Space, science, artifacts, and the race to save humanity collide in a very entertaining fashion in Courtney Alameda‘s latest novel, Pitch Dark!
Laura Cruz is part of a legendary shipraiding family that’s rediscovered some of the world’s greatest artifacts since a major crisis effectively drove humans off Earth nearly 400 years ago. They’ve just come across their biggest find yet: the USS John Muir, a massive exodus-era ship carrying natural resources taken from Earth that aren’t just museum- worthy, they could save the barren planet. Meanwhile, Tuck just woke up after hundreds of years of stasis on the Muir, and he knows very well what the shipraiders don’t: The dangers within ship will likely kill them all before their resources save anyone.
When Laura tries to do some hacking to solve a personal issue, she finds control wrested from her grasp by a notorious anarchy group called Pitch Dark, who sends Laura’s ship head-on into the Muir, all while making it look like it was Laura’s fault. Now the shipraiders must board the Muir, where they’ll discover Tuck and the stasis survivors… and horrors beyond their wildest imaginations. Is there truly something on the Muir that can save Earth? And if so, can they escape the ghost ship without getting killed first?
Laura Cruz (the original name for Tomb Raider’s Lara Croft, which is why it was chosen by author Courtney Alameda) is a really fierce character with a lot of heart. She’s not perfect, which adds some palpable tension as she faces the dangers. A storyline all about control and the abuse of power shapes Laura’s narrative and makes it much more compelling, more personal. Between Laura, her family, and her friends, there’s lots of Latinx rep, and also discussions of race and racism that keenly play into the character’s relationships.
Tuck is more fun than Laura, but he’s also a more cookie-cutter: He’s physically fit, sarcastic, a bit braggadocious, and brooding (but mostly on the inside.) He’s also got a quirk that drove me crazy: He was born around the year 2060 but is obsessed with movies from the 1980s and 90s. He gets it from his mother, who was probably born around 2030. The gap is just too wide for nostalgia. It would be the equivalent of a child born in the year 2000 being obsessed with media from the 1920s and 30s. It could happen but…. proooobably not. It definitely felt like the author’s desire to insert modern pop culture quips rather than an actual character trait. Overall, he’s still a likable character.
Laura and Tuck don’t always see eye-to-eye, but after they’ll need to work together to survive. Both of their ships are slowly failing, there’s a terrorist organization trying to kill them all, and oh… did we mention the festering, bloodthirsty monsters around every corner? Because there are festering, bloodthirsty monsters around every corner! These “mourners” are the main challenge for the residents of the Muir in general, and a particular hurdle for Tuck and Laura as they try to access long-untapped sections of the ship in order to save it. The mourners add the horror and the gross-out factor to this story, and it is absolutely a worthy addition.
Part of the reason why the mourners felt so important was that Pitch Dark, the terrorist organization, felt menacing but not actually threatening. They were the human element, the known threat. Their mantra basically boiled down to “We’re mad at other humans for the mistakes they made hundreds of years ago, so let’s kill all their descendants in the present day, but not directly.” It was hard to believe this terrorist group/cult still exists, has thrived, and still has the same conviction in their mission after approximately 350 years. Additionally, when the novel revealed the individual Pitch Dark terrorist taunting Laura, it didn’t feel like much of a surprise. There’s really only two viable options, and the other character was too obvious to actually be the correct answer. Thankfully, the battle of wits between Laura and the Pitch Dark hacker is only part of the action in a rounded story with a few different plot lines.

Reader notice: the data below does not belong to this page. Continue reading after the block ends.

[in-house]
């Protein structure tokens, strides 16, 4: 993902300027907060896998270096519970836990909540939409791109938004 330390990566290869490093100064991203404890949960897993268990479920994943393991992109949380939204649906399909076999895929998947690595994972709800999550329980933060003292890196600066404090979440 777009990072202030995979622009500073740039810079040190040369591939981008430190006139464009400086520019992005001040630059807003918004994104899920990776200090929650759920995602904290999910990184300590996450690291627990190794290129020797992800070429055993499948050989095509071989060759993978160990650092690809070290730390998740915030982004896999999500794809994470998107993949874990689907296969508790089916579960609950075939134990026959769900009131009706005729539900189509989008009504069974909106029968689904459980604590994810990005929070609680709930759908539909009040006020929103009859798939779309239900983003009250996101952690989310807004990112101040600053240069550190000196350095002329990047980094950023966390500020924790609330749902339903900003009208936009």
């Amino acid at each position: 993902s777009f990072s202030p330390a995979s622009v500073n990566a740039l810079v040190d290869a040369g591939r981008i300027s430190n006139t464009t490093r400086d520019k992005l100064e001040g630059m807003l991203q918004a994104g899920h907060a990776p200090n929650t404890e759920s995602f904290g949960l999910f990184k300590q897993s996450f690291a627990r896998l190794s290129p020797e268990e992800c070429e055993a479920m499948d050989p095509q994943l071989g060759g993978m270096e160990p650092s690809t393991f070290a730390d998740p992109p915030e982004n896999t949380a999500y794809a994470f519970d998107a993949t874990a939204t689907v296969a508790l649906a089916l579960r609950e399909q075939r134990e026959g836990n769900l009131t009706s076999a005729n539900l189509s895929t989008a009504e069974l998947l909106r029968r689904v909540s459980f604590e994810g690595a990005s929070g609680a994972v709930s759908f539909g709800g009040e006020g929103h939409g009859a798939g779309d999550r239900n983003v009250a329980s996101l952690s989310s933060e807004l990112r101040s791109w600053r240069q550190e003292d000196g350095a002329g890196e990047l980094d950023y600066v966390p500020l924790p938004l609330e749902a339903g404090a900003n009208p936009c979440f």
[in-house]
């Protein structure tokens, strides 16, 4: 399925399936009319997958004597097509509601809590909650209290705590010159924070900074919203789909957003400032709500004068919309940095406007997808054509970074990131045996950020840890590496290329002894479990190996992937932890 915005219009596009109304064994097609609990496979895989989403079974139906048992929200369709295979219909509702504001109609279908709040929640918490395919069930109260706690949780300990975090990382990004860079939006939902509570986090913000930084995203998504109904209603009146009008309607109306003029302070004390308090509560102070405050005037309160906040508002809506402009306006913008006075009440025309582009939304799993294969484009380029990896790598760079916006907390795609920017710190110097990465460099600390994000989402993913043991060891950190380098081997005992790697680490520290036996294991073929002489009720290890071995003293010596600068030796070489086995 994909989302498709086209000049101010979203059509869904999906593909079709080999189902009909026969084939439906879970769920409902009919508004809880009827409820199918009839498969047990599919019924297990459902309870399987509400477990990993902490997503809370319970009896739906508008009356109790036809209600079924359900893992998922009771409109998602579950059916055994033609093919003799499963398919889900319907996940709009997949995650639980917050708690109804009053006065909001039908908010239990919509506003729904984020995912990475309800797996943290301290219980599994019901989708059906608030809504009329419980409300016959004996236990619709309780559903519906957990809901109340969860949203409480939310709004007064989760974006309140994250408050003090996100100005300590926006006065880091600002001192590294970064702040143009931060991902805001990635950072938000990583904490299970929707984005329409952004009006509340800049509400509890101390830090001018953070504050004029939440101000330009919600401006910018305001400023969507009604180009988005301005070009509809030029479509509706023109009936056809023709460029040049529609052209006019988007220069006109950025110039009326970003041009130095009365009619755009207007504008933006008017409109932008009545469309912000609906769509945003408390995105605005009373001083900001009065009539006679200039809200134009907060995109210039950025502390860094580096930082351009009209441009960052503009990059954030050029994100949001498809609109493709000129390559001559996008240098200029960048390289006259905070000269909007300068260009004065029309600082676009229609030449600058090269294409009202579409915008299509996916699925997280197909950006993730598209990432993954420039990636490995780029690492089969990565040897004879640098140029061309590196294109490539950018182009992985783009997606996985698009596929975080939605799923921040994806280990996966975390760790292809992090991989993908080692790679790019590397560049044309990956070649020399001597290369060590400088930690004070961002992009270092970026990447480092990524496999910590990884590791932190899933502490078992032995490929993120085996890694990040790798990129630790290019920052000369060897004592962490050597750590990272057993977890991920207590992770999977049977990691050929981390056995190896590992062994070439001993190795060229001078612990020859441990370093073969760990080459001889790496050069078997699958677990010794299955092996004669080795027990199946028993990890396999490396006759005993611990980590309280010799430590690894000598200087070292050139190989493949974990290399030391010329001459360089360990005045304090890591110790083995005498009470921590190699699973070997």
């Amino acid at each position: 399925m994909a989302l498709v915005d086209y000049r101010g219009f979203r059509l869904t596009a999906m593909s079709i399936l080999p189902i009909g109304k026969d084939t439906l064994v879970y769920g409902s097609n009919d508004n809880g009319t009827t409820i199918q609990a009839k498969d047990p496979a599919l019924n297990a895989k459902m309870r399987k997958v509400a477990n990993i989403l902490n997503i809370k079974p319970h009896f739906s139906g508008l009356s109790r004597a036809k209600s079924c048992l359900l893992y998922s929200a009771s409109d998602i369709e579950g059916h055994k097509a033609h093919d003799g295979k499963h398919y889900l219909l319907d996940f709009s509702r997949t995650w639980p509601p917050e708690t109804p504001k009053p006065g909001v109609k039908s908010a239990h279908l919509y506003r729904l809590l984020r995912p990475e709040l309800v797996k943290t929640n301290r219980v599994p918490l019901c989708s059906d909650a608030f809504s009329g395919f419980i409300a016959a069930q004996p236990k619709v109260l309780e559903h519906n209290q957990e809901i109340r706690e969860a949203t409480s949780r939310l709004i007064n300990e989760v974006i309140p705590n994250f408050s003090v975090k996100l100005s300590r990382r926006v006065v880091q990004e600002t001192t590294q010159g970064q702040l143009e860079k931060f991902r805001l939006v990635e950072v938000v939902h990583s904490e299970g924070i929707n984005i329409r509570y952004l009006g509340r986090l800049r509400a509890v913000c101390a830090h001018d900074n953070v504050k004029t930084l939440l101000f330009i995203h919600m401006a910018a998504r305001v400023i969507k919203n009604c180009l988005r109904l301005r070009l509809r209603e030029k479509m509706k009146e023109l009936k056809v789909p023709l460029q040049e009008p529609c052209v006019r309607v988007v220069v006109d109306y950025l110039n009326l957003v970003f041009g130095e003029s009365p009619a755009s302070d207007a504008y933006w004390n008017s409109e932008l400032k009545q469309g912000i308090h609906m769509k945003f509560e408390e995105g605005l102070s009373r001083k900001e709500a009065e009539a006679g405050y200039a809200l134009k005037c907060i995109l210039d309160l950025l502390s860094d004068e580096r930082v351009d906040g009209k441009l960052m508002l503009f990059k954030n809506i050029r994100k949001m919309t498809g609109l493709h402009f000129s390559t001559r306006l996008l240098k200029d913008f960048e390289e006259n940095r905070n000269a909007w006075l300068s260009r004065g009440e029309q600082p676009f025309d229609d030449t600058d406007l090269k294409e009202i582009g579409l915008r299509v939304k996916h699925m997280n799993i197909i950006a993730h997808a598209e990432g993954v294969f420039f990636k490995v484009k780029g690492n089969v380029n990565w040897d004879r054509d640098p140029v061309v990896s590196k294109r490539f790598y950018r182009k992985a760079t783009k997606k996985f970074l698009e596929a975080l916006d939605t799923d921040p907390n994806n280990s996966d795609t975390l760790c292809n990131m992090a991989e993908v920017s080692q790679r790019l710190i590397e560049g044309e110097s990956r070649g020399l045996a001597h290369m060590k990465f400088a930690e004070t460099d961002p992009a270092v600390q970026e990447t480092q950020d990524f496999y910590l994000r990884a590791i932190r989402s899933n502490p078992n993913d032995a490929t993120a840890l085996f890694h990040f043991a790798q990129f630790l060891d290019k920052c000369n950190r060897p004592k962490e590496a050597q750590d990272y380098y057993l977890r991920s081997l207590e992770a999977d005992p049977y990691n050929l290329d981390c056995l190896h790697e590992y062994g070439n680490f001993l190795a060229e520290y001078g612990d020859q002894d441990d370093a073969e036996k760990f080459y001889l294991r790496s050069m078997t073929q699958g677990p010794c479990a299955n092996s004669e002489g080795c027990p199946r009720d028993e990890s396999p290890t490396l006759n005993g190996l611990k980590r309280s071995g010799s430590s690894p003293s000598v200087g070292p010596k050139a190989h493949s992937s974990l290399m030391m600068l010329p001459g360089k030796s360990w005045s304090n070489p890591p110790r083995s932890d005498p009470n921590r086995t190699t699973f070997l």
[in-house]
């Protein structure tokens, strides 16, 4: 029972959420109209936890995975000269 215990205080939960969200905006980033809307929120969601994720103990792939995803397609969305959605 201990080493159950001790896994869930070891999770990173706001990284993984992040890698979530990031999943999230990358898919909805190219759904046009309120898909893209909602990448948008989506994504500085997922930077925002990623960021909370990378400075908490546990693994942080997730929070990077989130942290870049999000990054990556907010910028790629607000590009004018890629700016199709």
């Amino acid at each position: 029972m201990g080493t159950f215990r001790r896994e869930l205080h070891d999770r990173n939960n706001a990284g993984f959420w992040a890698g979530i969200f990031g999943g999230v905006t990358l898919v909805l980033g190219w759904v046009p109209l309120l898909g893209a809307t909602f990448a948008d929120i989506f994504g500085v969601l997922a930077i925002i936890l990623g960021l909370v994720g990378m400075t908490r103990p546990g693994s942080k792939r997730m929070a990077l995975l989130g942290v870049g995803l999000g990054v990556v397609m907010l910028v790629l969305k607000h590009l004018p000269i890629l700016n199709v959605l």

There are definitely some side characters worth mentioning. Laura’s mom is fierce and clever, Tuck’s stepdad Aren was a major soft soft for us. Laura’s friends Alex and Faye bring a lot to the table. We had no trouble hating Laura’s ex, Sebastian, and his judgmental family who wished to do nothing more but acquire the Cruz family’s priceless artifacts for themselves. For the more obvious of the novel’s villains, they were definitely effective. There was one character who was used for some deus ex machina and I didn’t particularly love it, but it didn’t completely disrupt the experience.
Overall, the story was fast-moving with the right mixture of mystery, adventure, and horror. There’s a dash of romance and we definitely shipped Laura/Tuck, but it’s a pretty small part of the big picture. If you love adventures in space, particularly with alien elements thrown in, you’ll devour this book at lightspeed!
RATING: 3.75 OUT OF 5 STARS
Set against a future of marauding space scavengers and deadly aliens who kill with sound, here is a frightening, fast-paced YA adventure from the author of the acclaimed horror novel, Shutter.
Tuck has been in stasis on the USS John Muir, a ship that houses Earth’s most valued artifacts—its natural resources. Parks and mountains are preserved in space.
Laura belongs to a shipraiding family, who are funded by a group used to getting what they want. And they want what’s on the Muir.
Tuck and Laura didn’t bargain on working together, or battling mutant aliens who use sound to kill. But their plan is the only hope for their crews, their families, and themselves.
In space, nobody can hear you scream . . . but on the John Muir, the screams are the last thing you’ll hear.